The disgraced performer, Mystikal is not a technical rapper. However, you have heard one of his songs, which is legendary in hip-hop. Mystikal (real name Michael Tyler) gained fame in the 1990s as part of the No Limit crew alongside Master P. In 1994 as a solo artist, Mystikal signed with the independent New Orleans-based record label Big Boy. Here, he released his debut album Mystikal, the label’s highest-selling release ever.
As Mystikal progressed, he signed to Jive records in 2000, and for his fifth album, Let’s Get Ready, he released ‘Shake Ya Ass’. Promoted as the project’s lead single, the legendary producer duo The Neptunes produced the track and was a massive hit. The track peaked at number 13 on the Billboard Hot 100 and was the Louisiana rapper’s first top 20 song ever.
3. Master P
Master P (real name Percy Miller) has not only been successful as a rapper but from his humble Louisiana beginnings, has risen to become a highly prolific record producer, executive, actor, and entrepreneur. Miller grew up in New Orleans’ third ward and is the founder of No Limit Records. Master P was extremely popular across the south and, as a result, managed to become an opening act for 2pac during the 1990s and even went on tour with him. His fame continued to grow nationwide, and in 1997, for his album Ghetto D, Master P released ‘Make ‘Em Say Uhh!’, which went on to become a platinum-certified record. In 1998, the Louisiana artist had a number-one album on the Billboard 200 with MP Da Last Don.
Miller was featured on Forbes’ list of highest-paid entertainers in 1998 and was ranked at number 10. As the founder of No Limit, Master P built a business empire producing movies, clothing lines and a music management firm. The rapper has released over 14 albums.
2. Jay Electronica
Born and raised in New Orleans, Jay Electronica (real name Timothy Thedford) first burst onto the mainstream in 2007 due to his mixtape Act I: Eternal Sunshine (The Pledge). The rapper released the project via the social media website MySpace. The project’s success led to the artist getting asked to join the travelling hip-hop festival Rock The Bells. Through his networking, Electronica managed to get a studio session with Roc-A-Fella producer Just Blaze. Creating a track, ‘Exhibit C’. The song was previewed on Tony Touch’s Sirius Radio in 2009.
It then got played on HOT97. After its release, unofficial remixes were made by acts such as AZ, N.O.R.E, Saigon and Joell Ortiz. Following the attention, a bidding war between labels started and, in 2010, Thedford signed with Roc Nation. However, the rapper has only released two albums and mostly puts out non-album tracks and is always collaborating with other artists but is highly respected for his artistic creativity. You can listen to the track that put him on the map in the video below.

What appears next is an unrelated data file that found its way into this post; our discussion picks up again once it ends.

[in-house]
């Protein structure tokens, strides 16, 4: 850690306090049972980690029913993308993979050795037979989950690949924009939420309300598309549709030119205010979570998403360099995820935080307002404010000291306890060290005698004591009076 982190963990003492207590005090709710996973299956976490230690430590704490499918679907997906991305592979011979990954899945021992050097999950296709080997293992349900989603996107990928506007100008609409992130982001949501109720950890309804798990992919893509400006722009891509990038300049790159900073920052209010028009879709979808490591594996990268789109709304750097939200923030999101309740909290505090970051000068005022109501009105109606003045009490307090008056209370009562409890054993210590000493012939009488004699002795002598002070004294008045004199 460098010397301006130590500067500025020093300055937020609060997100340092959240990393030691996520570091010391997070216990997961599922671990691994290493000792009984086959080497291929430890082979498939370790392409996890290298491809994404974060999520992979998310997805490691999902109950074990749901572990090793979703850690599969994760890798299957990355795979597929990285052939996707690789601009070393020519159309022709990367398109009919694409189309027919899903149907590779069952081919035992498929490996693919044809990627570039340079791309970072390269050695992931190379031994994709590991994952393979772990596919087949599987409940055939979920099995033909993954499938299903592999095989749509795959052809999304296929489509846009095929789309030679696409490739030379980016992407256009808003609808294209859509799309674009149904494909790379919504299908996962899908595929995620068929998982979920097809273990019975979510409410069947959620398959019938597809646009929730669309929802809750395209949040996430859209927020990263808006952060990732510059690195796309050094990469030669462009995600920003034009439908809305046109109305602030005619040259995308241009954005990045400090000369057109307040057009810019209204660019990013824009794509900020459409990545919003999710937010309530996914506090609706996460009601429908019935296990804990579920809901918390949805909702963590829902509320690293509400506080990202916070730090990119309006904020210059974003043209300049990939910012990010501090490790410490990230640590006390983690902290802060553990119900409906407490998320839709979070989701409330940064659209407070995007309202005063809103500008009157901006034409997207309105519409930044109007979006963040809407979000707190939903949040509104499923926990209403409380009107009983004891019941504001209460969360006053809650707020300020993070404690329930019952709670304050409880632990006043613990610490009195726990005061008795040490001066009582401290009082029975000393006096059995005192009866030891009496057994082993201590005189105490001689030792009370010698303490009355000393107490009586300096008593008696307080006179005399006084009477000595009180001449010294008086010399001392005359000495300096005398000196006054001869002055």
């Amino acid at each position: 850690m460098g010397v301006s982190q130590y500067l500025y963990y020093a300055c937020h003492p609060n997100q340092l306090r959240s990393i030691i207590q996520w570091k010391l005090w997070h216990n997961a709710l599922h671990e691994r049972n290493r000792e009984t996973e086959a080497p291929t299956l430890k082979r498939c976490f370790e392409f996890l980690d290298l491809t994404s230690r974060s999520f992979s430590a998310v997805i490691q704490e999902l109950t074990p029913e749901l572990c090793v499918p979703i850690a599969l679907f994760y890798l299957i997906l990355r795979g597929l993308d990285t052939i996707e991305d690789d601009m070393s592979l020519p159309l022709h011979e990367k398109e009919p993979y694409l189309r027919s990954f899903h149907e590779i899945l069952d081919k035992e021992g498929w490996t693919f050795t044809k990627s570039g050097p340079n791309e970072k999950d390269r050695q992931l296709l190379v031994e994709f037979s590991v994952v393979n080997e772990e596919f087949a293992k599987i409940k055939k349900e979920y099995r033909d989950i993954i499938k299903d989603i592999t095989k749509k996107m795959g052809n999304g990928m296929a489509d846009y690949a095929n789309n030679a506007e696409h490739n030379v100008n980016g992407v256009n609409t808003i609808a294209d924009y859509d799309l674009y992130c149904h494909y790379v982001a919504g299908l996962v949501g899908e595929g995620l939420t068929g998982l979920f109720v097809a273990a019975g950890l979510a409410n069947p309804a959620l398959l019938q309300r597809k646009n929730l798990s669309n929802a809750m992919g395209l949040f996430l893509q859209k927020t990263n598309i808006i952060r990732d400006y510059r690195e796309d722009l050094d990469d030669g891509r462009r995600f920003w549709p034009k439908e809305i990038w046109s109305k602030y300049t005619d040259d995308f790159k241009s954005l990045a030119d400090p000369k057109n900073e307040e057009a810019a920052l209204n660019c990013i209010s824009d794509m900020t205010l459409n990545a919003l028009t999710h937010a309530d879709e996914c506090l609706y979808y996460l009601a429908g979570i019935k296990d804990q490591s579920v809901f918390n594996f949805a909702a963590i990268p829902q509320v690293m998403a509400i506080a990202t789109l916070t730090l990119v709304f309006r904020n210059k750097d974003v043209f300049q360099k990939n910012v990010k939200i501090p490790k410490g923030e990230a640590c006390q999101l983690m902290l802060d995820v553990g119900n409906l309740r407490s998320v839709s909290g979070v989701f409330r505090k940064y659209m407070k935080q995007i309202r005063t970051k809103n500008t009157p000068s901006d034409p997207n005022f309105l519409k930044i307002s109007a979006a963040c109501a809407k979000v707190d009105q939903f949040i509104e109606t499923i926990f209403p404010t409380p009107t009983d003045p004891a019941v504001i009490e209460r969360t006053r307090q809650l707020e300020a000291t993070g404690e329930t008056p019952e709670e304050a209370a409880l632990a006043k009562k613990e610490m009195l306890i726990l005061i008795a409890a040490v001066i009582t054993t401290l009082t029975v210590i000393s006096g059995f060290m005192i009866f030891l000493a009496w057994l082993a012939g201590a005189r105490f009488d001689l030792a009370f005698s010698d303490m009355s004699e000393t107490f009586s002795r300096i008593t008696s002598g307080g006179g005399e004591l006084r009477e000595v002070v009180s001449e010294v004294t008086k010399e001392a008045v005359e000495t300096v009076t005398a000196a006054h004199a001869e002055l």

1. Lil Wayne
Undoubtedly the best rapper from Louisiana. Lil Wayne was born and raised in the Holly Grove neighbourhood of New Orleans, the rapper (real name Dwayne Carter) was discovered by Birdman when he was just a teenager. Cash Money had signed a distribution deal with Universal meaning that any music it produced would reach every record store in the US. As the Birdman’s prodigy child Lil Wayne released his debut album, Tha Block Is Hot, on the label in 1999. Having already built a buzz by touring on the underground across the south and with multiple tracks receiving local airplay throughout the ‘Dixies’, Tha Block Is Hot, pushed by Cash Money and Universal Music, debuted at number three on the Billboard 200.
From there, Wayne only grew, partnering up with DJ Drama and Don Cannon. Still, under Cash Money, the rapper flooded the South with his classic underground mixtape series Dedication. In the early and mid-2000s, Wayne had one of the most successful mixtape runs in rap history and, in his career, has released over 29 mixtapes. Carter was offered his own imprint under Atlantic, Young Money and, as the founder, signed now iconic acts such as Nicki Minaj, Drake and Tyga. Lil Wayne is undoubtedly the most legendary rapper from Louisiana ever.